The Lottery by Shirley Jackson





The Lottery by Shirley Jackson

It is important for people in any traditional setting to understand why they follow certain practices and their outcomes. A village blindly follows a lottery where they have to meet every June 27 to choose from the black box and the person who chooses the slip with the black dot gets stoned. There are 300 people in the village who participate in the lottery (Jackson, Shirley). The lottery is a perfect example of following tradition blindly without questioning the reason behind the custom. The members of this society are supposed to stone an individual who picks the marked paper in the lottery box as this has been a tradition they hold every year and passed down generation after generation. Traditions should not be followed blindly as they hinder change, creates human violence and nurtures hypocrisy. 

Holding on to tradition and conventional methods can hinder change which is propelled by creativity and innovation. Traditions are good for posterity purposes and remembrance of the origin of things and humans, but they should never remain constant as time changes. In the Lottery, Old Man Warner is fearful of change despite the dreadful outcome of the tradition. Tradition is not confined in culture as it is also present in the corporate circles where it hinders growth (Li, Zonggui 34). Change is necessary especially when the outcomes are not satisfactory as there needs to be a paradigm shift.

Human violence can arise as a result of following tradition without questioning its purpose. The human violence in the lottery is not external but internal where people are in internal conflict about the tradition but they outwardly obey the tradition participating in the throwing stones. Tessie’s family had to choose tradition over family due to the conflict presented by the tradition. It is critical to follow a tradition that does not compromise the fundamental rights of others that include right to life, freedom and happiness (Berkin, Carol et al. 144). The Lottery is a tradition that compromises these three fundamental rights and should be discarded. 

Following tradition blindly is a manifestation of hypocrisy among the people. Out of the community’s hypocrisy and pretense that they are not aware that the tradition is harmful, is the source of their grief as each year they have to stone one of their own without any reason except for tradition. To deal with the hypocrisy, the community should be aware that actions should be judged by their outcomes and not means (Hooker, Brad). Failure to acknowledge the harmful outcome of the lottery tradition has cost the community innocent lives annually.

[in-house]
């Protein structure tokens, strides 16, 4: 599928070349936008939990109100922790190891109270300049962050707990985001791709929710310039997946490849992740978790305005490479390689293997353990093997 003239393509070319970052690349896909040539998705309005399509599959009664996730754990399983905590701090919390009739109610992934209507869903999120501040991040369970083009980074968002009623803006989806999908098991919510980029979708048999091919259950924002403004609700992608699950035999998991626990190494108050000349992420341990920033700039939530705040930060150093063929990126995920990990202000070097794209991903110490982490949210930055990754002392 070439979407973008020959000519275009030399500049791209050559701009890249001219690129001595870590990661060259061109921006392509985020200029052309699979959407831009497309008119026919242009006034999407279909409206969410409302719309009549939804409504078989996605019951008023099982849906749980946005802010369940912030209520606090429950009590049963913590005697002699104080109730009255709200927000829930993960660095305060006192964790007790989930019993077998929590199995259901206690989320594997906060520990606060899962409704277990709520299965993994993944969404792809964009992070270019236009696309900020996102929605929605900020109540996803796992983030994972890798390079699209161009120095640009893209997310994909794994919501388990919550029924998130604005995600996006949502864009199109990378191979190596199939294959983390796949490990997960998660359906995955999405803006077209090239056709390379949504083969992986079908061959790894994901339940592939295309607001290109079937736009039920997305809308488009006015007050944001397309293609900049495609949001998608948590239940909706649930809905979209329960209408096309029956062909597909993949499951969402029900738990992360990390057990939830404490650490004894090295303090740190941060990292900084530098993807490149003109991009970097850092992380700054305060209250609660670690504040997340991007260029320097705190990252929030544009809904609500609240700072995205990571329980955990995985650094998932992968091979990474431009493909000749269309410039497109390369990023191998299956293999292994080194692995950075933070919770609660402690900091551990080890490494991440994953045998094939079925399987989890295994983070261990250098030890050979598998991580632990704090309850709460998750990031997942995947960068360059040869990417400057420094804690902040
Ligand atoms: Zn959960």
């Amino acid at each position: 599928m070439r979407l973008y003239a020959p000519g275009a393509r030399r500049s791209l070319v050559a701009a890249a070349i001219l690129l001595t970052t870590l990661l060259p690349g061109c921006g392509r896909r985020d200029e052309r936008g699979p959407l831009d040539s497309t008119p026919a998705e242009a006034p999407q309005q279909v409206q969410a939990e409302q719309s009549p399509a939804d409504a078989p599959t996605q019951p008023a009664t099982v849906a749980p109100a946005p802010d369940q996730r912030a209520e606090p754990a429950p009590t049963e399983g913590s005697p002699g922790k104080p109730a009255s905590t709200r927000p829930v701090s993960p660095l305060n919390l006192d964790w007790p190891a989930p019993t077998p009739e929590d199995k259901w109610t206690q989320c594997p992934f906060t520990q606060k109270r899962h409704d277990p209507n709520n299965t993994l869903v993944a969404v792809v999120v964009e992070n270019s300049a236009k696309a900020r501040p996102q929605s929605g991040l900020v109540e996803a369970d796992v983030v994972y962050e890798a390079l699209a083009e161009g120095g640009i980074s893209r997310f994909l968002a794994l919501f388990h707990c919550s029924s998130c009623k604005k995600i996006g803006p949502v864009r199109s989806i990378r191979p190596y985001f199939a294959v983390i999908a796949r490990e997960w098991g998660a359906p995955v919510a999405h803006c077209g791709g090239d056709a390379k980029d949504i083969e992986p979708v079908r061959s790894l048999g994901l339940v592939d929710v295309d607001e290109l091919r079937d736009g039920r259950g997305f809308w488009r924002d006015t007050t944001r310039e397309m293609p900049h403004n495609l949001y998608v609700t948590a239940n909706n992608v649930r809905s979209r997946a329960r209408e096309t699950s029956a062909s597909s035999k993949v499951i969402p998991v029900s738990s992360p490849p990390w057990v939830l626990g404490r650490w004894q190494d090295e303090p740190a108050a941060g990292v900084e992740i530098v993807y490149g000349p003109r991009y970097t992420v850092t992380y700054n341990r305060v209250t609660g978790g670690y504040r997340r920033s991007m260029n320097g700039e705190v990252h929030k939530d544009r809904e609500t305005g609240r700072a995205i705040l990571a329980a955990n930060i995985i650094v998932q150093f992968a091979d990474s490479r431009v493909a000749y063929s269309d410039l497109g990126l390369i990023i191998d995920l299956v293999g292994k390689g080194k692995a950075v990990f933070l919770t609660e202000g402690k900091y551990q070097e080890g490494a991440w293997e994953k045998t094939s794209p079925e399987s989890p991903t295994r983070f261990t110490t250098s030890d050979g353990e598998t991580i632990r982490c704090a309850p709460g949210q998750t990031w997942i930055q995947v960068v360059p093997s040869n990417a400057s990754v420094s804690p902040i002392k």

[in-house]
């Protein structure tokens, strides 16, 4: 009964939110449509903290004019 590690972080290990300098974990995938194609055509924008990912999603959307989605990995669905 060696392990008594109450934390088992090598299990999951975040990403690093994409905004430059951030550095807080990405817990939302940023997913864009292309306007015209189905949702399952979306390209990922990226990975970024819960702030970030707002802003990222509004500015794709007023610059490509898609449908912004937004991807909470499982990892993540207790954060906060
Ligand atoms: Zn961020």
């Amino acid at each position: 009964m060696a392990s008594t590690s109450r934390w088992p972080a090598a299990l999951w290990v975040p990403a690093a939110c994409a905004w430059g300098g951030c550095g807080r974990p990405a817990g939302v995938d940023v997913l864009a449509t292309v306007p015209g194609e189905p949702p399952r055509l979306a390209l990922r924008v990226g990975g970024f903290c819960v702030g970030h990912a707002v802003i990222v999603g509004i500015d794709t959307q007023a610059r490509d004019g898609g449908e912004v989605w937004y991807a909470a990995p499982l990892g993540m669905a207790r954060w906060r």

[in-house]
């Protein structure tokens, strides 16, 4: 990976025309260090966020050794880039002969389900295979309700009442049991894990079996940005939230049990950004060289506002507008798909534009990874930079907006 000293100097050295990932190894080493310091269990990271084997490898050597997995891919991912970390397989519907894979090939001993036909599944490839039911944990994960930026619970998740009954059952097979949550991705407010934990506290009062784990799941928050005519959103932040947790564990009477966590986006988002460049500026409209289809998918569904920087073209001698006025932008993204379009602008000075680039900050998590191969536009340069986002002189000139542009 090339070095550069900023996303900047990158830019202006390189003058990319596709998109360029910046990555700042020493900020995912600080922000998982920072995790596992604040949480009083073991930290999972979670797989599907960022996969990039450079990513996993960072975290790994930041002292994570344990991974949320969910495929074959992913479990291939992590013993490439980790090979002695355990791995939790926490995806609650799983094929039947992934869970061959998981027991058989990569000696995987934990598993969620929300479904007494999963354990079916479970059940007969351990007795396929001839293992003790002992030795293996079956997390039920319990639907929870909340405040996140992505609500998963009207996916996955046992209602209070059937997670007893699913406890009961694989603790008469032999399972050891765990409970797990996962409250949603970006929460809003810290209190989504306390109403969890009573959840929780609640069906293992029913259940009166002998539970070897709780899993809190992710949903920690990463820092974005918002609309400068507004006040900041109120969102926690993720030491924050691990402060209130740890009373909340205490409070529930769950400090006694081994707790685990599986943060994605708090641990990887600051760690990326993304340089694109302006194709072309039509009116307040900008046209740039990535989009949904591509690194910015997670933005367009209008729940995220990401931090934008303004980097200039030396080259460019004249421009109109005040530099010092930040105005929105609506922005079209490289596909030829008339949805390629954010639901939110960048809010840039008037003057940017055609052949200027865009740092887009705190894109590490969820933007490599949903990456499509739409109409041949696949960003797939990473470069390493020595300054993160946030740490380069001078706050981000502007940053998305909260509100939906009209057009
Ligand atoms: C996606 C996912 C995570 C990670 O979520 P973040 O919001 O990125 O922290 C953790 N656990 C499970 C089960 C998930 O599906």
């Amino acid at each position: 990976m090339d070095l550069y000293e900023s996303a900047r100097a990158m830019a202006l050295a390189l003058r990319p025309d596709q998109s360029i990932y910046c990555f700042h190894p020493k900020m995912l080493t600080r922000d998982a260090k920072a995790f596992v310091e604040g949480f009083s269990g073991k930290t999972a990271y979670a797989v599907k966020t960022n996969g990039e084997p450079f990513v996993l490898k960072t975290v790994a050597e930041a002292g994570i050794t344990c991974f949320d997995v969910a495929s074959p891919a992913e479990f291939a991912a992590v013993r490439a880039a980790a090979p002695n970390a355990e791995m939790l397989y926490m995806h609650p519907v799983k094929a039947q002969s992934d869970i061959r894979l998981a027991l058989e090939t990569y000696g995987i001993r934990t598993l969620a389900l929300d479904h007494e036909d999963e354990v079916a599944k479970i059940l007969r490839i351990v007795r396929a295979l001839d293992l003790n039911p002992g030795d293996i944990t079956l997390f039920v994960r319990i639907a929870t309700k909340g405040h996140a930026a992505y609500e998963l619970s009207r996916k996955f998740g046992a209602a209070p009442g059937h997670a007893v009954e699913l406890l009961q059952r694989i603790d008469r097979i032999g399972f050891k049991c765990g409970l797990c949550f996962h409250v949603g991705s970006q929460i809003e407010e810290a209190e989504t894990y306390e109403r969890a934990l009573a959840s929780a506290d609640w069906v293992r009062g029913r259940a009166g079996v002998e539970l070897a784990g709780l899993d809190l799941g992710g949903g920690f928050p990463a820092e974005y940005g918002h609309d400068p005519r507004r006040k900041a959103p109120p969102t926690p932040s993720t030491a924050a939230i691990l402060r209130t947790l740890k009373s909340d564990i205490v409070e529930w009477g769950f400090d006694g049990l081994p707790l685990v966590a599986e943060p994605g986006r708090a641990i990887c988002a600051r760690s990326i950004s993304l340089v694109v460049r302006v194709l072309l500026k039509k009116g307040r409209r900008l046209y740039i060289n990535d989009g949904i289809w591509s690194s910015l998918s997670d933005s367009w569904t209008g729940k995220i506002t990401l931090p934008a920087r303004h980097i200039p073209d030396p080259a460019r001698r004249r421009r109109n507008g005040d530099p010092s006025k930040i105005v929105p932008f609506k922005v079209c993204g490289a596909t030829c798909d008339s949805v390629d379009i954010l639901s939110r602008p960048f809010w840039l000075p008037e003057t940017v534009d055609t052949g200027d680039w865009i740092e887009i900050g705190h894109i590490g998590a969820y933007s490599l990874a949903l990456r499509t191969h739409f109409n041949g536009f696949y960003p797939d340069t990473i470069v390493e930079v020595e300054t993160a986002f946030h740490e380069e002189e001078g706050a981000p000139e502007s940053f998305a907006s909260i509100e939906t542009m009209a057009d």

On the contrary, the supporters of tradition claim that it is the duty of the members of the society to follow the tradition. The blind following of the lottery tradition can be understood through Kantian duty ethics. In this theory, people are bound by duty in everything they do and this justifies it as a moral action. The people of the village are morally justified to follow the tradition without questioning its merit as they are bound by their customs to do so. In duty or deontological ethics, moral actions are judged not based on the outcomes but based on rules or duty.

Secondly, those supporting the lottery tradition would argue it is paying allegiance to a higher calling. The lottery tradition is similar to the story of Abraham who asked by God to sacrifice his innocent son Isaac. Therefore, the gods are justified to do anything and the humans are not in position to question their will. In Roman mythology, Nero killed her mother as these were orders from the gods to punish her mother (Snyder, James D). In a similar way, the lottery could be a way for the gods to identify those they want to punish through death. 

In conclusion, traditions are necessary but people should not be held hostage to retrogressive customs that require killing of innocent people or doing unethical acts. People have the right to question tradition as it releases them from the chains of hypocrisy and prevent them from both internal and external conflicts. People should change with time so should tradition.


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